A Major Setback for Tort Reform in Illinois

Last week, the Illinois Supreme Court struck down a cap on medical malpractice awards.  The law, enacted by then-Governor Rod Blagojevich, capped non-economic damages against doctors at $500,000, and at $1,000,000 against hospitals.  The exodus of doctors from the state, particularly in the high-premium specialties of neurosurgery and obstetrics, prompted the Legislature to prioritize tort reform. At that time, according to the American Medical Association, doctors began to limit services retire early, or move to other states were liability premiums were more stable, rather than try to absorb the average 10 to 12 percent in increases each year.   

Many of us are deeply concerned about the ruling.  Some are speculating that the possibility for unlimited damages will further restrict access to care for Illinois residents in high-premium fields.  James Rohack, President of the American Medical Association, said that doctors faced significant obstacles prior to 2005, and cautioned that such conditions are now likely to return. 

In the 4-2 decision, the majority wrote that the Legislature had overstepped its boundaries.  The $500,000 figure was also described as arbitrary by the justices.  Dissenting Justice Lloyd Karmeier noted the irony of the majority’s decision: by finding that the Legislature’s effort to impose noneconomic caps “runs afoul of the separation of powers clause,” the Judiciary interjected itself into the legislative process.  "We have no business telling the General Assembly that it has exceeded its constitutional power if we must ignore the constitutional constraints on our own authority to do so," he said. 

The 2005 legislative remedy to Illinois’s healthcare crisis – the makings of which we may be experiencing in New Jersey as well – stemmed from a grassroots effort led by the Illinois Civil Justice League, the Illinois Lawsuit Abuse Watch, and other tort reform groups.  This was their second legislative success in securing noneconomic damage caps, and the second time it was reversed by the Illinois Supreme Court.  For everyone’s sake, let’s hope the trial bar doesn’t win a third time. 

Thursday, January 07, 2010

Atlantic County's Hell

Stacy Proebstle of New Jersey 101.5 wrote about ATRA’s “Judicial Hellhole” Report.  You can read the entire post here. 

Monday, January 04, 2010

NBC airs segment on Ford settlement: Lawyers get $25 million, plaintiffs get a coupon

During the summer, everyone from NJLRA and Walter Olson, to the  California Civil Justice Association (CJAC) and  Ralph Nader lamented the $25 million dollar settlement trial lawyers received in a class action lawsuit involving Ford Motor Company.  Nearly one million litigants who owned Ford Explorers in the 1990s argued that rollover risks diminished the resale value of their vehicles.  Coupons were available (via application), to the litigants, but were largely unusable.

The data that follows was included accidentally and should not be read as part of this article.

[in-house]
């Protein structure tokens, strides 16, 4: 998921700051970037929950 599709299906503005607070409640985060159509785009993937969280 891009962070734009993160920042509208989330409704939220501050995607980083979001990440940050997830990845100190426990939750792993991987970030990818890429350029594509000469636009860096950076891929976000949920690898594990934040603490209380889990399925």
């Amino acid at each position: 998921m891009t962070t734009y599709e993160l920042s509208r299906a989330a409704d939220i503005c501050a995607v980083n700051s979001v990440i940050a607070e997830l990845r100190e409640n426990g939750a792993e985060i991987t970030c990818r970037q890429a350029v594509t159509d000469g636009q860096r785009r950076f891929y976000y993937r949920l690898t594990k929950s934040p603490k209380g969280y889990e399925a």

NBC Nightly News underscored this atrocity in during their Monday evening broadcast.  They aired a segment questioning the trial lawyers’ motivation behind this class action suit, and noted that the judge awarded the $25 million figure to the lawyers for their “exceptional skill.” 

You can listen to the NBC Nightly News Broadcast here, or on our Facebook page. 

Monday, December 21, 2009

Tort reform is the key to a healthier New Jersey

As the national debate on health-care reform and tort reform unfolds, it is worth noting that here in New Jersey, we have our own health- care crisis under way. And it is driving out physicians, limiting patient access to care and increasing the cost of health care for all of us.

Recently, I spoke to a young man who is studying medicine at the University of Medicine and Dentistry of New Jersey (UMDNJ). A lifelong New Jersey resident who excelled as an undergraduate, he represents the best and brightest our state has to offer. With grand aspirations of becoming a doctor, he enrolled at UMDNJ, hoping to someday practice in his home state. Unfortunately, he has come to realize that his dream of practicing specialized medicine faces a significant hurdle -- and it's not just rotations.

This promising young medical student, whom I will call Jim, has become a casualty of our litigious health-care system. Growing up in a large family fostered Jim's interest in delivering babies, prompting him to study obstetrics. Earlier this year, however, reality hit: Jim has the talent to become an OBGYN, but lacks the bottom line.

"I can't afford it," Jim realized. "I went to medical school thinking that if I worked hard enough, I would be able to practice my specialty of choice. Not being able to become an OBGYN because I can't afford malpractice insurance was the furthest thing from my mind."

CLICK to read full Op-Ed in the Times of Trenton

Friday, December 18, 2009

Tort reform will improve New Jersey's business climate